10th January 2018

January – this months garden tips & treats

January – Monthly Garden Tips & Treats

This month in the Garden it is a little chilly with crispy frosts or grey days, but there is always a wonderful moment when a green tip emerges and a splash of colour shines through, so feed the birds, recycle your Christmas tree and enjoy not doing any jobs, there are plenty of excuses not too!! or you could do…


Plan your new boarder or dream garden…

Continue planting trees and shrubs, but not if it is freezing, no body likes frozen feet!!!

Check everything is still standing and tie in any stray branches or add supports.

In March we are running a Plant Support and Hazel Workshop which is very exciting so check out the details


Continue with pruning the wisteria, cut back side shoots to 2-3 buds.  The grapevine needs tidying up but don’t leave it too late as the sap will start to rise and it will bleed, saying that I have done it in march without problems.

Sow sweet peas this month if not already and hard wood cuttings like Cornus, Salix, rose, ribes, and deciduous climbers.  Leave protected in a cold frame ready to plant out come spring.

Leave faded herbaceous perennials until spring so they can continue to house winter bug homes.

Feed the birds – have a go or make your own bird feeder ball – add lard to double the amount of bird seed, mix together and squish into a cookie cutter, place a straw for the string hole within mix and place in fridge overnight.  Hang out side for the birds to enjoy

or build a bug house …..

Check out our new bug home.  All you need is a keen man and boy with a hammer.  A collection of things from pine cones, horse chestnuts, wood, chicken wire and a good amount of enthusiasm…. walaaaa….



It’s definitely easier to see what you are doing when there are no leaves so now would be a good time to prune the apple and pear trees that are grown in the open (not those trained against a wall).

Do not prune ornamental cherries and plums (stone fruit) as they are prone to silver leaf disease.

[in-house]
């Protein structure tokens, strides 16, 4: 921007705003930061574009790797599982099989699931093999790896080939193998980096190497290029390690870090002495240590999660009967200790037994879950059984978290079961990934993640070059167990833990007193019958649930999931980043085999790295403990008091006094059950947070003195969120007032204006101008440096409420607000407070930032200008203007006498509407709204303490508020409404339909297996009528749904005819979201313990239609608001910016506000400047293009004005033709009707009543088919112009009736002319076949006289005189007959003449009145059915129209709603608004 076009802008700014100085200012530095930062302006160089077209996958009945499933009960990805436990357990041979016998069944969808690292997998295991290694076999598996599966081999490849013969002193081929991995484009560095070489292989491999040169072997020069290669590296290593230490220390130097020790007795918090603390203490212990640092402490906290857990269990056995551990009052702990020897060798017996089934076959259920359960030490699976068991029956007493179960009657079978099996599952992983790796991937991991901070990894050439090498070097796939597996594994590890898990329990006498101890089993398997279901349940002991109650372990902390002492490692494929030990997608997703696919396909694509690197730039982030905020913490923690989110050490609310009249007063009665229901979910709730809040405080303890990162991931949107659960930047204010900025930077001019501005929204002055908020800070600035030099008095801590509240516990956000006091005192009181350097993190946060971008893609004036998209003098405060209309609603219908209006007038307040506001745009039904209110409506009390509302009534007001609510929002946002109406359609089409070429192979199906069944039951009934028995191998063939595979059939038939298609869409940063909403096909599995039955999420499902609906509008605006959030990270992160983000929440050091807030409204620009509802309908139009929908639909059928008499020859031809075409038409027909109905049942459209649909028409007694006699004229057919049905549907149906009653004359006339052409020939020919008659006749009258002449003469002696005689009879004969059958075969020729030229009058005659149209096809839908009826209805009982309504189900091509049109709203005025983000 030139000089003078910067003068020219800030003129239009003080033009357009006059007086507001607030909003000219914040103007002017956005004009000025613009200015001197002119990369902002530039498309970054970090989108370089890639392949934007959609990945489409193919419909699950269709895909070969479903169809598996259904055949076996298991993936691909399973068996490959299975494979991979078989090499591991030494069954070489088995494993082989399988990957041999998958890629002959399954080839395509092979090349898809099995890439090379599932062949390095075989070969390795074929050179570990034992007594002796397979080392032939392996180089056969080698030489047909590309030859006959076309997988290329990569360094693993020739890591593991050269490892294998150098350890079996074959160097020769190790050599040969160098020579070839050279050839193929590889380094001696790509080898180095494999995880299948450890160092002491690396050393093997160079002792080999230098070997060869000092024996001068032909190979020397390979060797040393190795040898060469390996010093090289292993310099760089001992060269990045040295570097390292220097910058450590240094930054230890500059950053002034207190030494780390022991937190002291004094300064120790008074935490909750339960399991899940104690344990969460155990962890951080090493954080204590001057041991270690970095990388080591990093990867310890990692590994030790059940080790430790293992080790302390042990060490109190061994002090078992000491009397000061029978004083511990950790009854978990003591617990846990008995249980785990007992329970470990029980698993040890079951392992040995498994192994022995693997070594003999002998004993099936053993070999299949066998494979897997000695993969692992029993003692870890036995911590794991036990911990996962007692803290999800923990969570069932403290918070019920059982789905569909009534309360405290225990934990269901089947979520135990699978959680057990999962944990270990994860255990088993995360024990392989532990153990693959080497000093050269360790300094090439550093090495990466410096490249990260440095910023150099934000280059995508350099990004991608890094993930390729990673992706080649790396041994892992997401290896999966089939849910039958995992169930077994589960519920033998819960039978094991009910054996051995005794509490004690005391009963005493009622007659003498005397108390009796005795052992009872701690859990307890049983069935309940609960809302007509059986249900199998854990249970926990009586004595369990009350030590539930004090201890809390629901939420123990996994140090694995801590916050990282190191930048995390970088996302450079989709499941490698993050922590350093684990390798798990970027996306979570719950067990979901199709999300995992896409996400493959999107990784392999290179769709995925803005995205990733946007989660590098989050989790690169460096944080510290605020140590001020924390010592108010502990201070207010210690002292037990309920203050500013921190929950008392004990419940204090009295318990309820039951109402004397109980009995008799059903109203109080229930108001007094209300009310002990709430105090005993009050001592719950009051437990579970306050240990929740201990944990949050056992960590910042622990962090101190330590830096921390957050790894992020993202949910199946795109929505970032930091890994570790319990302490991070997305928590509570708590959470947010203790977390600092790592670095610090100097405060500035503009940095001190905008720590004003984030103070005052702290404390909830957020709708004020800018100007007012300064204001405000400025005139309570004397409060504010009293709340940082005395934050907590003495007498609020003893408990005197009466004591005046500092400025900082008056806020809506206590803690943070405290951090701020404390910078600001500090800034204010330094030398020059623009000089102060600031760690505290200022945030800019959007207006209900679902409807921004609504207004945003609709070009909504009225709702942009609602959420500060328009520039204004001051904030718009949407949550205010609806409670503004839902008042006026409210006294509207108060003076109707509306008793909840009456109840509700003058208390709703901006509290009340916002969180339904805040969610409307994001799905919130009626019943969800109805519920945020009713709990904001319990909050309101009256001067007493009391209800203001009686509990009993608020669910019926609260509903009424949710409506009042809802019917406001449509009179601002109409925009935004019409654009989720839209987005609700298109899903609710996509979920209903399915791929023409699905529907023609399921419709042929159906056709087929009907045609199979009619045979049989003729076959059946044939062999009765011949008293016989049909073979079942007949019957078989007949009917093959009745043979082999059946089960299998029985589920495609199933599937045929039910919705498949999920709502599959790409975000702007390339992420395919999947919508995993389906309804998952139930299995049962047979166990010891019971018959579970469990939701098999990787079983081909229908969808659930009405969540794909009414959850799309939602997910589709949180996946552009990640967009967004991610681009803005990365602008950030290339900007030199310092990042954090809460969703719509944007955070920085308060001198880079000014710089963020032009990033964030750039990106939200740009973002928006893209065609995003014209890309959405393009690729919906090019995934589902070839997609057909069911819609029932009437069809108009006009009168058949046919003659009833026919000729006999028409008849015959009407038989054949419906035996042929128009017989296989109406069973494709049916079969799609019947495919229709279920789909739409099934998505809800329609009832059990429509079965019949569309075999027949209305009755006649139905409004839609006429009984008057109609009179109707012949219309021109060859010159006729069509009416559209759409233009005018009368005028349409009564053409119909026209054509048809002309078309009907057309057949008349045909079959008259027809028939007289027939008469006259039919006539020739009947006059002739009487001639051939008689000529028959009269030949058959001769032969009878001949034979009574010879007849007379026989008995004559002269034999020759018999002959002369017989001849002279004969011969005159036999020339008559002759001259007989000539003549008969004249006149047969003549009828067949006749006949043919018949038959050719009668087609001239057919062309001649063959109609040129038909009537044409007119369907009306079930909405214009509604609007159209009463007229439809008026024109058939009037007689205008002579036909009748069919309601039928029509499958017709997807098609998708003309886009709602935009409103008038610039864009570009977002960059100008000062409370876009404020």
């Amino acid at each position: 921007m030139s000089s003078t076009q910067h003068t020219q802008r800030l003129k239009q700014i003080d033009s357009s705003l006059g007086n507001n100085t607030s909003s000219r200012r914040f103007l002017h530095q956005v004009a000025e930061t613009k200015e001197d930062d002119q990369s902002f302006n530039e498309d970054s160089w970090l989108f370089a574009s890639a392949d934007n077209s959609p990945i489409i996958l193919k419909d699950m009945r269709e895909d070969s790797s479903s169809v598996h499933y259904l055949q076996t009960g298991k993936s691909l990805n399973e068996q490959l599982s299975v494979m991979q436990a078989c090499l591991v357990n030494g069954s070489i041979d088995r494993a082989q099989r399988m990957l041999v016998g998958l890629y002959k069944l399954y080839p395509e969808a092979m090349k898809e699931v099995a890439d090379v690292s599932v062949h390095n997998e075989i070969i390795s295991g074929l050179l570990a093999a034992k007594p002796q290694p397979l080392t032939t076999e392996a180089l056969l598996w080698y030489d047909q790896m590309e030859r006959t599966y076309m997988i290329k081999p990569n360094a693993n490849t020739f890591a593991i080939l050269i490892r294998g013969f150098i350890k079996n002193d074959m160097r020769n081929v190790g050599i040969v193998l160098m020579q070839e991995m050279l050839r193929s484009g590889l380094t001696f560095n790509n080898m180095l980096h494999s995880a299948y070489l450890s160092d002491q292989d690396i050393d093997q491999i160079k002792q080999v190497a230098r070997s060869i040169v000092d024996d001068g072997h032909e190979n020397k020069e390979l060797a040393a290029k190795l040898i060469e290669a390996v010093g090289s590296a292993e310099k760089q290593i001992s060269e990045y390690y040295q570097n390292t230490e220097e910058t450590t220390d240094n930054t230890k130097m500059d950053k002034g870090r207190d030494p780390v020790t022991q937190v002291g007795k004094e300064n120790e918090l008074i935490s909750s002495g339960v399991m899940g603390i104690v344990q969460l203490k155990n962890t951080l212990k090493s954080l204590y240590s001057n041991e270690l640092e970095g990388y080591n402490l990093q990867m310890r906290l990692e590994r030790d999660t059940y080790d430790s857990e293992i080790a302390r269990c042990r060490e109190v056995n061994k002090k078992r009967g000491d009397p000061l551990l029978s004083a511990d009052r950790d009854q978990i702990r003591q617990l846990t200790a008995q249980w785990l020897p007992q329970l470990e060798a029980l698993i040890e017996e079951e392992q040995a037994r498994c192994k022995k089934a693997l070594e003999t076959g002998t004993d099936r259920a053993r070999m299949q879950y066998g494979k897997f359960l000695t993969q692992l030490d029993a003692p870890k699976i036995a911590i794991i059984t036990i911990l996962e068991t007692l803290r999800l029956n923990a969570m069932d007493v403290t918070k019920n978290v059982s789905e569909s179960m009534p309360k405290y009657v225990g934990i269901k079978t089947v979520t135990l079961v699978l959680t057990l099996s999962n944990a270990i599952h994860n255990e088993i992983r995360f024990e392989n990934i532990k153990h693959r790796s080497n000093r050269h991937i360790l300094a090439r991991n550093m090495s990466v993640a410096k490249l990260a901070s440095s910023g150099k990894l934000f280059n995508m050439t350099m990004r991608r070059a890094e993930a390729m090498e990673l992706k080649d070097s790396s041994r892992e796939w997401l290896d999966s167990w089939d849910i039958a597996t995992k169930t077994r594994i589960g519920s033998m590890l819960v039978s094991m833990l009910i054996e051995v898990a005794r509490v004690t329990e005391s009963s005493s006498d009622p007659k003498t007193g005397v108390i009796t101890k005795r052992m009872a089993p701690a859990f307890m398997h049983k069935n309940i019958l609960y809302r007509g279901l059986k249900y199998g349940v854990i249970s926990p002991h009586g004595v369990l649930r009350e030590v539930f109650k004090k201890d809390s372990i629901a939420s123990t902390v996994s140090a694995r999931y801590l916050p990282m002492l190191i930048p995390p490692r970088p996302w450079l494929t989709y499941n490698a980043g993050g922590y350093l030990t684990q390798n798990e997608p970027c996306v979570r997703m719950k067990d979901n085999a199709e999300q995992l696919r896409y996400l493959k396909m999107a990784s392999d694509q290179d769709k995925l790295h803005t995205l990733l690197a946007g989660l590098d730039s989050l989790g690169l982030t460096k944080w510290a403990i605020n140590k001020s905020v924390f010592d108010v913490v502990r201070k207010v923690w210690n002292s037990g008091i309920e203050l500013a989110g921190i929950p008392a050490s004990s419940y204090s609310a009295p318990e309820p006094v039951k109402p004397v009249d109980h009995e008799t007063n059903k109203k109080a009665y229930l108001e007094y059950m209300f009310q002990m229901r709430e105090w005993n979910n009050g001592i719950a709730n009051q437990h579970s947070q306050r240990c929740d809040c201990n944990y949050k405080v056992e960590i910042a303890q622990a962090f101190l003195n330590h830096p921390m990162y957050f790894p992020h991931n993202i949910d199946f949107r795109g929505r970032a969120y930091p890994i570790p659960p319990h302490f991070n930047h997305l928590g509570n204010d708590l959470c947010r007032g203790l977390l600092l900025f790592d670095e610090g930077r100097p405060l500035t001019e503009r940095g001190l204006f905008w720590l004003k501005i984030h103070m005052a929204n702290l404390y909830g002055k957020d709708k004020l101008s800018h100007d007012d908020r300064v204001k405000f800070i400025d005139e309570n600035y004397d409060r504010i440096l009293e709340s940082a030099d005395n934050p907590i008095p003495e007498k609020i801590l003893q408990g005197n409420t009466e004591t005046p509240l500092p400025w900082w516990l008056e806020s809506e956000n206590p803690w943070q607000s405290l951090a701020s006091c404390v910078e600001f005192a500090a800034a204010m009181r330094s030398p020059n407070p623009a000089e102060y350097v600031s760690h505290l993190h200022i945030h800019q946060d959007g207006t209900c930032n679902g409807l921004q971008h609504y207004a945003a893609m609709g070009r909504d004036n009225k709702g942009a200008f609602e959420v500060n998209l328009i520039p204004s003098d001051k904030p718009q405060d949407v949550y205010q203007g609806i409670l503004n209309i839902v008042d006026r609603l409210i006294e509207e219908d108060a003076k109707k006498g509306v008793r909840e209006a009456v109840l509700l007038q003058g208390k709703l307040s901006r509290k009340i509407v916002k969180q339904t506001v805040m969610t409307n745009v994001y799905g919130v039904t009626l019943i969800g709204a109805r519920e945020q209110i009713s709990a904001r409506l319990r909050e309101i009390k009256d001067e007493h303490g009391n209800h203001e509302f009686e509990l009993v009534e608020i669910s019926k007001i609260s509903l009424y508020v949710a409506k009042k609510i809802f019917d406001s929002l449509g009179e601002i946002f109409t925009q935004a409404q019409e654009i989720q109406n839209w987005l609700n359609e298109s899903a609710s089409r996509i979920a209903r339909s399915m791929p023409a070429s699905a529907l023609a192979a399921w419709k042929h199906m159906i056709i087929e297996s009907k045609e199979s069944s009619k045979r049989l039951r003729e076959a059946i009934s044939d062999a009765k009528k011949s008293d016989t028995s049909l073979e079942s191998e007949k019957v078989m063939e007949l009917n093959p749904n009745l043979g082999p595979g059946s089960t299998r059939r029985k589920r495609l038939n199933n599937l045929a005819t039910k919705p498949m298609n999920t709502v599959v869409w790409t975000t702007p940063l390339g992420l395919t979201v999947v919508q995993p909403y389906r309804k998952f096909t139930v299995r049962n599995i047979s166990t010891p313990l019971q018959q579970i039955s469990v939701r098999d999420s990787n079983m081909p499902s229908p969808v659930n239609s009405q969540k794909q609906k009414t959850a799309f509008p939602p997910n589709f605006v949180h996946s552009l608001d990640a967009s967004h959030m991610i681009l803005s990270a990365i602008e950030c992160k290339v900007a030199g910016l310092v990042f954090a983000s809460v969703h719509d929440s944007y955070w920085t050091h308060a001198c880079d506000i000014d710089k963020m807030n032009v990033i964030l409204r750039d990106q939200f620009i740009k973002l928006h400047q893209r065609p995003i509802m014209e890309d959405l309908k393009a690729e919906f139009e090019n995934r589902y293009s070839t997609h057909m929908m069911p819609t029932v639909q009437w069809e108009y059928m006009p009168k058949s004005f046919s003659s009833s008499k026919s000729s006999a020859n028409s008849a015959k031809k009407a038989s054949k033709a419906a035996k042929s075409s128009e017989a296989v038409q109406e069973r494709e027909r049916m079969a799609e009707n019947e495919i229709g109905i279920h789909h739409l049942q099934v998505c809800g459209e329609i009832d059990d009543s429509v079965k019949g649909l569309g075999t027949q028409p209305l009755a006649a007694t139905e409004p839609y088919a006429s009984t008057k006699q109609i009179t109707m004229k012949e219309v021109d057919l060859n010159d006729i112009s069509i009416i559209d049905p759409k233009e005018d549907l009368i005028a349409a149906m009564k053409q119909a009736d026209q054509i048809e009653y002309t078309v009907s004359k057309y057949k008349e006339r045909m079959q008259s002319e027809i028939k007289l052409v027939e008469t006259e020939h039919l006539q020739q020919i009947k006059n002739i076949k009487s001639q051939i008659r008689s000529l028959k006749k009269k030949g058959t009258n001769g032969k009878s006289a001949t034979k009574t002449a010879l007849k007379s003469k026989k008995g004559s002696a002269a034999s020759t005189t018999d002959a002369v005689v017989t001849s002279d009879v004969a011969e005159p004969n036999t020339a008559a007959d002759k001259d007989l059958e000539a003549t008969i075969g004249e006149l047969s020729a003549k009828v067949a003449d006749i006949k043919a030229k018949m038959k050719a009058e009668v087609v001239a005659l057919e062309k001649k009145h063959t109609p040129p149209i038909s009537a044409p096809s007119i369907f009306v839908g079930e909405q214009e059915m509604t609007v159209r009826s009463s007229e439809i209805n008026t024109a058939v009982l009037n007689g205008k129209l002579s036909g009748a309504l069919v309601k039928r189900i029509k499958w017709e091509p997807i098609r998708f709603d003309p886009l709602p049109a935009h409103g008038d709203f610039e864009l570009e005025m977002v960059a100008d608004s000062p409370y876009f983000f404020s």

Now is the time to protect your peaches and nectarines against peach leaf curl – build yourself a polythene shelter.


Kale – Still growing strong is a great super food.  It is low in calories, high fibre plus more iron than beef, high in Vitamin K (which helps protect against cancers) plus a multitude of other good things so check out this months recipe for Kale Pesto 

Onion sets and seed potatoes are now available to buy, so get chitting…

A money saving tip  cut down your Autumn Fruiting Raspberry bushes to the base, then dig up and give a way or sell any extras.

Prune Red current bushes –  these plants are closely related to black currents but they grow more like gooseberries.   Red currents bear their fruit on old wood so prune new growth back to 2 buds.  Remove diseased or very old branches.  Plant them in well drained soil 1.5m between plants, fertilise and mulch.

Black Current bushes fruit on 2yr old wood, so only remove 1/3 of old wood to the base,  then fertiliser and mulch.


I have left my boarders with their grasses and majestic seed heads of various perennials to catch the sun and frosts, but the colours of Cornus sanguinea ‘mid winter fire’ and stipa tenuissima when planted together are fantastic. A blaze of oranges and reds.

Cornus alba ‘Sibirica’ – A beautiful shrub or tree as can grow up to 3meters but has stunning red winter shoots and good autumn foliage.

Viburnum x bodnantense ‘Dawn’  – a great shrub with beautiful flowers from late autumn to spring which are highly scented.  Can grow to 3meters in sun or shade.

Snow Drops otherwise know as Galanthus.  All varieties are beautiful but buy ‘in the green’ so you can see the flower formation.  They are easily grown but prefer shade and bloom from late winter to mid spring.  Or bring inside and plant in a container for a wonderful winter display.